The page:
Whenever a fire is burning in your fireplace, byproducts are released that need to be vented out of the home. These byproducts include soot, creosote, particulate pollution, carbon monoxide, and other harmful gases. We most often see smoke, and know to stay away from it and avoid inhaling it, but the real danger is hidden in the smoke, and sometimes is often completely invisible.

Carbon Monoxide Safety Checklist Image - South Central PA - Andersons Chimney & MasonryCarbon Monoxide Kills

Many homeowners are not aware of the real threat of dysfunctional fireplaces and chimneys, and that is carbon monoxide. It’s the invisible and silent cause of 430 unintentional deaths per year and can be prevented in most cases.

Know the Symptoms

Carbon monoxide exposure is overlooked oftentimes because it presents as common ailments. It’s important to be aware of symptoms so that you can catch a carbon monoxide exposure before it results in serious injury or death.

Cold symptoms

  • dizziness
  • headache
  • nausea
  • chest pain
  • soreness

Unexplained symptoms

  • edema (swelling)
  • memory loss
  • disorientation
  • confusion
  • convulsions
  • seizures
  • coma/unconsciousness

These symptoms persist for weeks sometimes before an accurate diagnosis is made, and by that time organs are fatally damaged, and death results. In other cases permanent organ failure or brain damage occurs. Knowing the symptoms of carbon monoxide poisoning can save a life or quality of life. There are other things to avoid exposure completely.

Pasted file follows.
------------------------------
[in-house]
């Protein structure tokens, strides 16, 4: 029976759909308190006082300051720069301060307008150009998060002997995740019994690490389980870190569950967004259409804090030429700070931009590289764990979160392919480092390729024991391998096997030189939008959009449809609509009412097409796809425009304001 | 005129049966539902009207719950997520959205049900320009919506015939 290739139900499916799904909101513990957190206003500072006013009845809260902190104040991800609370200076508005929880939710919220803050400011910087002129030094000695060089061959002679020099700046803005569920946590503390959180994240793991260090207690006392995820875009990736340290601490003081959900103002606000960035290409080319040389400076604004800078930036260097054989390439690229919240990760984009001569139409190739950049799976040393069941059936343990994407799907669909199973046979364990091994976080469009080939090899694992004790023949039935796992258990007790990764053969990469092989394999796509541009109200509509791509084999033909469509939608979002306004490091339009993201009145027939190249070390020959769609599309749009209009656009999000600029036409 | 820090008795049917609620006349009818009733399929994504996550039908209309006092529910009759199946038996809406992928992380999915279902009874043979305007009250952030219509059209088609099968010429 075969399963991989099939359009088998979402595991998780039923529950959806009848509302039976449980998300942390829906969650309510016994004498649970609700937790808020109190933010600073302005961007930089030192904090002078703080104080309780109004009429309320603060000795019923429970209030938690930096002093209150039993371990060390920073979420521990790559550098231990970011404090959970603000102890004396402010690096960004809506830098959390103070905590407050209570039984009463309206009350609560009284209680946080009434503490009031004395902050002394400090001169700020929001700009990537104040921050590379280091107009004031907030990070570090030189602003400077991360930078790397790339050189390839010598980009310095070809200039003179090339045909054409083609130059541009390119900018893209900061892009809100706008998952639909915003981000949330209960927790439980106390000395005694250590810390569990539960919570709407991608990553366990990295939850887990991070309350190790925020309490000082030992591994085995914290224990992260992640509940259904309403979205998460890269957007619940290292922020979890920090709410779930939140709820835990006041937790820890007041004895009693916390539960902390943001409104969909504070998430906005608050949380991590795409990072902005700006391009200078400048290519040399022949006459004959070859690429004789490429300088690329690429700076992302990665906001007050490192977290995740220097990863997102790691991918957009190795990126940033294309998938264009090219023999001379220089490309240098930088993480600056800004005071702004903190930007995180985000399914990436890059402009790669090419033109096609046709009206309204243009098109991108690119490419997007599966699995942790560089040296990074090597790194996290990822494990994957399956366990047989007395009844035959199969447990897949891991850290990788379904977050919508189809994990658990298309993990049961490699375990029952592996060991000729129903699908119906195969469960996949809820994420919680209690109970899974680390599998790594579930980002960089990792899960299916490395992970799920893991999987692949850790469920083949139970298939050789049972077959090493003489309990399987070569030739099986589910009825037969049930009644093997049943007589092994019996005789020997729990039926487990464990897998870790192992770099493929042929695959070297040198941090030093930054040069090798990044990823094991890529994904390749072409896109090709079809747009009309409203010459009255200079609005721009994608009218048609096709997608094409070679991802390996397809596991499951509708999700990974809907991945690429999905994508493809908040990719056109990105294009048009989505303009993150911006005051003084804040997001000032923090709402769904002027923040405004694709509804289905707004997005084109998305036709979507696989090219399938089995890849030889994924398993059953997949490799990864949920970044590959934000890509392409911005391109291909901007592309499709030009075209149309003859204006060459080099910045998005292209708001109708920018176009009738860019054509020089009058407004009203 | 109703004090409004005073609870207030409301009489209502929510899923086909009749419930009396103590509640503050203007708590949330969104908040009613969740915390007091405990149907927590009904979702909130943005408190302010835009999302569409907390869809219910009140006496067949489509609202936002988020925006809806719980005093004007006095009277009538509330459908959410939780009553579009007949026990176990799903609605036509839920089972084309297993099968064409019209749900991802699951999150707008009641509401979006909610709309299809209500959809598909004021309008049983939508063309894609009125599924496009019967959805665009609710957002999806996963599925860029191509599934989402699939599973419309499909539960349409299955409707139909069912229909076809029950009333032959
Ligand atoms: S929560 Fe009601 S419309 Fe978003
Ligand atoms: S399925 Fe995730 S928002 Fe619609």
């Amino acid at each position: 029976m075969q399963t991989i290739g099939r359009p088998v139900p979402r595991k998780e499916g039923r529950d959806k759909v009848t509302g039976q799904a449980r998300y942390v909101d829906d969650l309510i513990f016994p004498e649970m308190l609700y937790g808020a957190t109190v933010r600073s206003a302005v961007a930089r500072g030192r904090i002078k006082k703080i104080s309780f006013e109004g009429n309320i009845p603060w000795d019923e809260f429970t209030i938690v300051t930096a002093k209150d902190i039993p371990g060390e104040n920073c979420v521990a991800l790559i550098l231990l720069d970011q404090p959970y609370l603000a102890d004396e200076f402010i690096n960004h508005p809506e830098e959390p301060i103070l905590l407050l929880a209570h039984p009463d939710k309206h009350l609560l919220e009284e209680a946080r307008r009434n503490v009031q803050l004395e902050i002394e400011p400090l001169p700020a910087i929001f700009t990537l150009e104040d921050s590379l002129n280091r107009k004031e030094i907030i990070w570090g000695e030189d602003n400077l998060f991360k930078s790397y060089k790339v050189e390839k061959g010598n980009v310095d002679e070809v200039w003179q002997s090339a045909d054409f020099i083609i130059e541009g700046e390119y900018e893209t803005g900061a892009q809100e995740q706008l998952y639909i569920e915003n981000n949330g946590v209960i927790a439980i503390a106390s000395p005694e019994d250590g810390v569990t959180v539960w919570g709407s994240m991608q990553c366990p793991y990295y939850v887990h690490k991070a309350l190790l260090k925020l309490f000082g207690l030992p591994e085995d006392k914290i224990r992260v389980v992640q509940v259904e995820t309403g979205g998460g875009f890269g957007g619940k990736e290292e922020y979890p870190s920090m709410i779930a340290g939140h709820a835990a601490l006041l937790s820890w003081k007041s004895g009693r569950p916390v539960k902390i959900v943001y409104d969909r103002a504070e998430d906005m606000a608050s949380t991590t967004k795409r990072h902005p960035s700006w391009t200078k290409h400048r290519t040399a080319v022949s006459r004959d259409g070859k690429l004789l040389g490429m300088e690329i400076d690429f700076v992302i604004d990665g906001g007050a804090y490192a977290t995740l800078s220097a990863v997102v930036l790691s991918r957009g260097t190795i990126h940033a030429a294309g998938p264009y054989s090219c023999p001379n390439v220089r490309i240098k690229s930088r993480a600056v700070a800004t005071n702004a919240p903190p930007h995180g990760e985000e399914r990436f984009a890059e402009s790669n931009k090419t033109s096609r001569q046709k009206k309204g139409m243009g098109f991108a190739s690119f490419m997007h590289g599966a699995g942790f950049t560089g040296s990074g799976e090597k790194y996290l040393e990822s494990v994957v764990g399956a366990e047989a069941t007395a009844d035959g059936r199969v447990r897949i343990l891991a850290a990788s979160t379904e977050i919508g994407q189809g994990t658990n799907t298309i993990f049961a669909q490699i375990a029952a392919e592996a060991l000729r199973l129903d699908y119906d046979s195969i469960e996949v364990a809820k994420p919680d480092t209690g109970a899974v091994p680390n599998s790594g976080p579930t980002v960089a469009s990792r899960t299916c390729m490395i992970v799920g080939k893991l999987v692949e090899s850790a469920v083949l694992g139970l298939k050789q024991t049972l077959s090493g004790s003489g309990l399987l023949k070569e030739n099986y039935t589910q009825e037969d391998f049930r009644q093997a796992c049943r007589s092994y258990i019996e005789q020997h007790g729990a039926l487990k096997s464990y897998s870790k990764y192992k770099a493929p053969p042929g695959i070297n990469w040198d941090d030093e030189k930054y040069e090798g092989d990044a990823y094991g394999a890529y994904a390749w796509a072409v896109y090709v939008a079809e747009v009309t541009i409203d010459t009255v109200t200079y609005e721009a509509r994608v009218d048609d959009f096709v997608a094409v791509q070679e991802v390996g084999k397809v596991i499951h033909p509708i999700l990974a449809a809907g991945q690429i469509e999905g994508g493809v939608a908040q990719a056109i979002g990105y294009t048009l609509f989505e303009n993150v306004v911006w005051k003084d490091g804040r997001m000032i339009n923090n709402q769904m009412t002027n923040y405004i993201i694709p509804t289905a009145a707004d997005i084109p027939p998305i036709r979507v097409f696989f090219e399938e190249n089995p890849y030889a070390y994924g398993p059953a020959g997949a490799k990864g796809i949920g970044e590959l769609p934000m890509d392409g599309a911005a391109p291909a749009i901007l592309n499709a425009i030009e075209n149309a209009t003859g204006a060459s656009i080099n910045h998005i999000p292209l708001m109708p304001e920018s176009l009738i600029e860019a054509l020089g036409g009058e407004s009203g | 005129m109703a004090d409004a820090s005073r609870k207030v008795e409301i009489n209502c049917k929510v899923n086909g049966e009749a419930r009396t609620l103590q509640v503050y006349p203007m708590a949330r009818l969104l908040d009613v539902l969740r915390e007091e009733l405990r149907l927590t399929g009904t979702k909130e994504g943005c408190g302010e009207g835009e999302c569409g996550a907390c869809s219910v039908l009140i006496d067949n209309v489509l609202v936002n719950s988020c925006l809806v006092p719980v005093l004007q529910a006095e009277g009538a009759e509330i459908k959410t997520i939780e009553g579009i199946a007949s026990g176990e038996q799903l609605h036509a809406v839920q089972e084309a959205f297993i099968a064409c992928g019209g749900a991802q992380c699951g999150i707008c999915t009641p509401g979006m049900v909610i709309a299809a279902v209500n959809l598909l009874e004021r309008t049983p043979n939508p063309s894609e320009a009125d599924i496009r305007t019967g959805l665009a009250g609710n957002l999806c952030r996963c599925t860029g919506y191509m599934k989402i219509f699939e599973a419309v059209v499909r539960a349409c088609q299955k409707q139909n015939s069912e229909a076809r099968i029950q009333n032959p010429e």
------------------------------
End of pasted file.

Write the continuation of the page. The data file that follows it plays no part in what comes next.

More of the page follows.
Fireplace and Chimney Safety

You can avoid carbon monoxide poisoning by making sure your fireplace and chimney are safe for use. Scheduling an annual chimney inspection will ensure that your chimney system is safe to use and will lower your risk of carbon monoxide exposure. Other routine maintenance like chimney sweeps will keep your chimney working properly, venting these harmful gases out of the home. Finally, knowing how to properly use your fireplace will help prevent exposure. Never burn a fire while the damper is closed. Never breath smoke, and do not attempt to clean your own chimney or make your own repairs.

Lastly, install carbon monoxide detectors throughout your home to notify your family of carbon monoxide intrusion. Check the batteries in your detectors regularly and make a plan to leave the house safely and quickly in the event of the alarm sounding. Do not enter a house with a carbon monoxide leak because a fast or large leak can result in sudden injury, while a slow or small leak can result in slow organ and brain damage.

The best way to keep your family safe from fire, from carbon monoxide poisoning and other fire-related injuries is to practice fireplace safety, and to work with a trusted chimney professional for all of your comprehensive chimney needs. Anderson’s Chimney and Masonry Services puts your safety and comfort first. We strive to offer the best services and educate the public to maintain this safety.

Call Anderson’s if you are concerned about a carbon monoxide leak in your home. Talk to your healthcare provider immediately if you are concerned about exposure.

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